Posted in Wrongful Death on September 5, 2022
When a person loses their life due to the negligence of another individual or entity in Georgia, there may be various ways for both the family members and the estate of the deceased to recover compensation. This includes both a wrongful death claim as well as an estate claim. Even though individuals often confuse these two as being one and the same, there are differences between these two types of claims that you need to be aware of.
Wrongful death claims arise anytime the death of an individual is caused by the negligent, careless, or intentional actions of another individual, company, or entity.
In Georgia, family members of the victim have the right to file a wrongful death claim in civil court. Typically, the first person with the right to file is the spouse of the deceased if the victim has a living spouse. If there is no spouse, the children of the victim will have the right to file the claim, and if there are no children, the parents of the victim will be able to file the claim in court. In the event the person had no relative legally allowed to file the wrongful death claim, the person in charge of the victim’s estate can file the claim.
Any compensation secured as a result of a successful wrongful death claim will go to the person who files the claim. Wrongful death claims allow compensation for the “full value of the life of the decedent.” This includes both economic and non-economic losses:
Estate claims in Georgia arise in much the same way that wrongful death claims do. In fact, these claims are typically filed together for the same incident. However, the goal of an estate claim is different. An estate claim seeks to recover losses involved directly with the victim’s death.
The “estate” of an individual refers to the value of everything that they own and possess as well as any debts they may owe others. However, the estate is not necessarily controlled by other family members, although the representative of the estate is often a surviving family member. The person who brings an estate claim can be the same person who files a wrongful death claim. For example, if there is a surviving spouse, then the spouse may have been named as the representative of the estate. Under Georgia law, the spouse has the right to file the wrongful death claim, and since they are the representative of the estate, they would also file the estate claim.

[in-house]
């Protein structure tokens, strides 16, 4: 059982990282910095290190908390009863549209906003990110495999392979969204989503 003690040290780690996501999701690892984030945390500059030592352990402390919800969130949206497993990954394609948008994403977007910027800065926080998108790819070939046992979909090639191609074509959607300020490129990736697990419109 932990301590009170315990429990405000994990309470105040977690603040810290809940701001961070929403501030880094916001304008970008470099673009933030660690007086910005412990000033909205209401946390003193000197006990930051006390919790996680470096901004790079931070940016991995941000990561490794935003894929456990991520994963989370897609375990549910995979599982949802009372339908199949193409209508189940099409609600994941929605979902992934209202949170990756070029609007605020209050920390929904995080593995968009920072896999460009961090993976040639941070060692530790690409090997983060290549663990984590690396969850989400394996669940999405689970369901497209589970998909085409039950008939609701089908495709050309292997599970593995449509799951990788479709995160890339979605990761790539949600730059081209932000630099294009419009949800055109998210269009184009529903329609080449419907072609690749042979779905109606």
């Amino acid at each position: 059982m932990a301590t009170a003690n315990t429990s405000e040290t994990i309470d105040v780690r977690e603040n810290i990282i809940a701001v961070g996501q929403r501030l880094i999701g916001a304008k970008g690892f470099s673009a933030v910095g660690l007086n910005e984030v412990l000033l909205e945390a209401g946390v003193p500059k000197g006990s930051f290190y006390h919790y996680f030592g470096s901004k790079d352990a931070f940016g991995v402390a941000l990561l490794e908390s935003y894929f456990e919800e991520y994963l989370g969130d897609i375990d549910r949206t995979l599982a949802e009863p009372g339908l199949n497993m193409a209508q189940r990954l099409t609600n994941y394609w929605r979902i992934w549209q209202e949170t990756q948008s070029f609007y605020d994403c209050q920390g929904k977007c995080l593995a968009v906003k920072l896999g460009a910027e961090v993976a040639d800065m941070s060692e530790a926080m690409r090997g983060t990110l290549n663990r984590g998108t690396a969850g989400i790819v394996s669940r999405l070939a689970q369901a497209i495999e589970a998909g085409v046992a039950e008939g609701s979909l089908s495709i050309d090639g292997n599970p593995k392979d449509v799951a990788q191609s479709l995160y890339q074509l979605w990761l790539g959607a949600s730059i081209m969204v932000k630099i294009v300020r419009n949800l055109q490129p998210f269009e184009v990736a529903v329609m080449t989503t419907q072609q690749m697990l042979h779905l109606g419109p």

However, the representative of the estate does not have to be a family member, so whoever does represent the estate will be responsible for filing the estate claim in civil court. If there was not a personal representative named in a will, then the court can appoint a person to serve as the state representative.
The main difference between a wrongful death and an estate claim in Georgia revolves around the type of compensation sought. The first goal of the estate claim is to recover losses involved with the death of the deceased, which can include medical expenses as well as funeral and burial costs. Recovering these costs through an estate claim prevents them from coming out of the victim’s estate, which could prevent the estate from having to sell off possessions to pay debts.
Additionally, an estate claim can seek compensation for any pain and suffering the deceased experienced before they died. In many cases, individuals do not lose their lives right away after an initial incident occurs. Regardless of the time frame between when the incident occurred and when the death occurred, estate claims can seek pain and suffering losses for this time frame.
Lastly, an estate claim can seek punitive damages, though these are typically only awarded in cases where the actions of the wrongdoer were extremely negligent or intentional. Punitive damages are sent to penalize and punish, as well as deter others from acting in the same way.
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